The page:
Unhappily Ever After
Don't believe this film's title! All Good Things offers a disturbing tale of mystery and murder. Director Andrew Jareckiís drama, which is based on a true story, co-stars Ryan Gosling and Kirsten Dunst as a man and woman who fall in love despite their different economic backgrounds. Unfortunately, one of them ends up missing and the other becomes a suspect in two killings. To top it all off, issues relating to social class, crime, mental problems and marital crises are explored haphazardly in this overly ambitious film.
When we first meet David Marks (Gosling), itís clear heís not comfortable being the heir to a business fortune. Itís also quite evident that his father, Sanford Marks (Frank Langella) -- a wealthy New York City businessman -- disapproves of Katie (Dunst), Davidís choice for a wife. ďSheíll never be one of us,Ē Mr. Marks warns his son. Still, Davidís father backs ďAll Good Things,Ē a natural food store the newlyweds open. But financial difficulties arise, and David decides to work for papa after all. Meanwhile, tensions develop on the home front. David is adamant about not having children, so when Katie is forced to have an abortion, she starts to wonder about their relationship.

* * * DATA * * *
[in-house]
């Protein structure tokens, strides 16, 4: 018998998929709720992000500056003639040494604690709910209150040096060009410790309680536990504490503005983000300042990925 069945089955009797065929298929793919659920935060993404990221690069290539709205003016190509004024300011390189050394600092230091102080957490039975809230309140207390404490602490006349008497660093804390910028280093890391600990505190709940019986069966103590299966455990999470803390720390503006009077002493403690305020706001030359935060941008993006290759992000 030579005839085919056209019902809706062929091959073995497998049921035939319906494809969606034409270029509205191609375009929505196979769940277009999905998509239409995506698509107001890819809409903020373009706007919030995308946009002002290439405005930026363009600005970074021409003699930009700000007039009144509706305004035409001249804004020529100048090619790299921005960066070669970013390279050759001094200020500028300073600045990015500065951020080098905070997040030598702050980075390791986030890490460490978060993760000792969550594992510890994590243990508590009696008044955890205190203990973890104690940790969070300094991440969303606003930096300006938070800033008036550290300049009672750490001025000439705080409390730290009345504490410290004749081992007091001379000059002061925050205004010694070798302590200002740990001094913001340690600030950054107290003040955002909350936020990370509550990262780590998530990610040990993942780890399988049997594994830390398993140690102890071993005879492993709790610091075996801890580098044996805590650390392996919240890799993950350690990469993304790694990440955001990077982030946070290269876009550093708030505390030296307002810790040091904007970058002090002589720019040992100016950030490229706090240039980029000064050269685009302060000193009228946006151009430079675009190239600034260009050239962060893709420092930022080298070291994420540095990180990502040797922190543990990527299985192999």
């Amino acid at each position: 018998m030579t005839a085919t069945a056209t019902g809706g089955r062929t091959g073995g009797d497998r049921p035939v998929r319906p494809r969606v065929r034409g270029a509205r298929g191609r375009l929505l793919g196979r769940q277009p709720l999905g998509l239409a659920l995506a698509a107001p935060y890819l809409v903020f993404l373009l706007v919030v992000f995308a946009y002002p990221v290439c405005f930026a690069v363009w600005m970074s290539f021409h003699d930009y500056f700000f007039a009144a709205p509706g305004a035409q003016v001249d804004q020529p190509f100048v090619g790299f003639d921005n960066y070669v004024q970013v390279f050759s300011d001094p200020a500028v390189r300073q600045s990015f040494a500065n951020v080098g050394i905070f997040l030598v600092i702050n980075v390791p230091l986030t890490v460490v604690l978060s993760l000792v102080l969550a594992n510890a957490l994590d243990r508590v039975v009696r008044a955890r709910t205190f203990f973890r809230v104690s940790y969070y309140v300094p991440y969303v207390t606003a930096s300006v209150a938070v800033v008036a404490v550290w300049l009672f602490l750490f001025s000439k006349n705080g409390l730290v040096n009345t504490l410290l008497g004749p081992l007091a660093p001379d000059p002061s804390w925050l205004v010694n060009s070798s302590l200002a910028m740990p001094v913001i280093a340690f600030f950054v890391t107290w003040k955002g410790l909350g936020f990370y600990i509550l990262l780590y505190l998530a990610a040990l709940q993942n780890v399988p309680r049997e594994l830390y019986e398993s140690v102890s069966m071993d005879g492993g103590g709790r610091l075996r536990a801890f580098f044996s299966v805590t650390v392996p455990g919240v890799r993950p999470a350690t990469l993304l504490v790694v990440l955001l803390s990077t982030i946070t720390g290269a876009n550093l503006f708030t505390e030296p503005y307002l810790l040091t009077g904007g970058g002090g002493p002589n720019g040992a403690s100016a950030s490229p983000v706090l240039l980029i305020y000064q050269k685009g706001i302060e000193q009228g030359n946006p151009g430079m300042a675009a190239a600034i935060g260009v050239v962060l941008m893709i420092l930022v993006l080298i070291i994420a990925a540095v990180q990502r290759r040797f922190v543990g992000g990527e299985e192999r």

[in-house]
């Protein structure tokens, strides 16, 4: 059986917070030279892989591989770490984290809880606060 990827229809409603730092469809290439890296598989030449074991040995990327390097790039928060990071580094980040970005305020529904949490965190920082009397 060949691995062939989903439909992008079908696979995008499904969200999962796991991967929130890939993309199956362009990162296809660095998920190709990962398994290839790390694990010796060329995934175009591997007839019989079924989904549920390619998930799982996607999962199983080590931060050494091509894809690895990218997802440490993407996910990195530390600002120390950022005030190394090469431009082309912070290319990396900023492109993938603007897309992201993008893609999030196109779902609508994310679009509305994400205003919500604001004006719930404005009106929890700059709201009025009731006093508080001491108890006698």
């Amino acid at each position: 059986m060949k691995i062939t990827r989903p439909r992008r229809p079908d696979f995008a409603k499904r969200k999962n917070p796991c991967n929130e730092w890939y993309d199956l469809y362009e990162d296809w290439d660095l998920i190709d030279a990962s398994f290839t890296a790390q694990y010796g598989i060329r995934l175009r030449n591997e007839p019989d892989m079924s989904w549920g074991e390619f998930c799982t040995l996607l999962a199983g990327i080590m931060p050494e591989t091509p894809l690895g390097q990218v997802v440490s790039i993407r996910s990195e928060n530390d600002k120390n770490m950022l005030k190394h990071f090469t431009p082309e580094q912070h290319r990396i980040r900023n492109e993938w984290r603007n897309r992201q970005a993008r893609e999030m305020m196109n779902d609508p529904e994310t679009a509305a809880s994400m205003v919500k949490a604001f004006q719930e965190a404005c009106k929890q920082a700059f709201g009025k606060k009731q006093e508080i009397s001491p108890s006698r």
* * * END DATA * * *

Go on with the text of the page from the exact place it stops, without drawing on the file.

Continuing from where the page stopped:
Katieís decision to go to medical school also threatens David and results in a harrowing scene of humiliation at a party. Her subsequent disappearance causes many to believe that David may have killed her. Later, David faces charges of murdering an elderly Texas man (Philip Baker Hall), and we canít help thinking that he may also be implicated in the killing of Katieís friend Deborah (Lily Rabe).
Langella (The Box) stands out as Davidís domineering father here, and Dunst (Elizabethtown) earns our empathy with an appealing and believable performance. But Goslingís (Fracture) David is difficult to understand as we watch him go through so many stages. What motivates him? Could a particular childhood trauma cause David to be so unstable? Whatís the significance of David wearing womenís clothes in the latter part of the film? I still donít know for sure, and I tried to pay close attention to what was happening on screen, which wasnít easy during some darkly filmed sequences.
Because this movie is based on the real events of Robert Durstís life and his wifeís famous unsolved missing-persons case, it might have been better as a documentary. After all, Jarecki won considerable acclaim for his 2003 documentary Capturing the Friedmans. Too bad it was so much harder to capture the Dursts.
(Released by Magnolia Pictures and rated ďRĒ for drug use, violence, language and some sexuality.)
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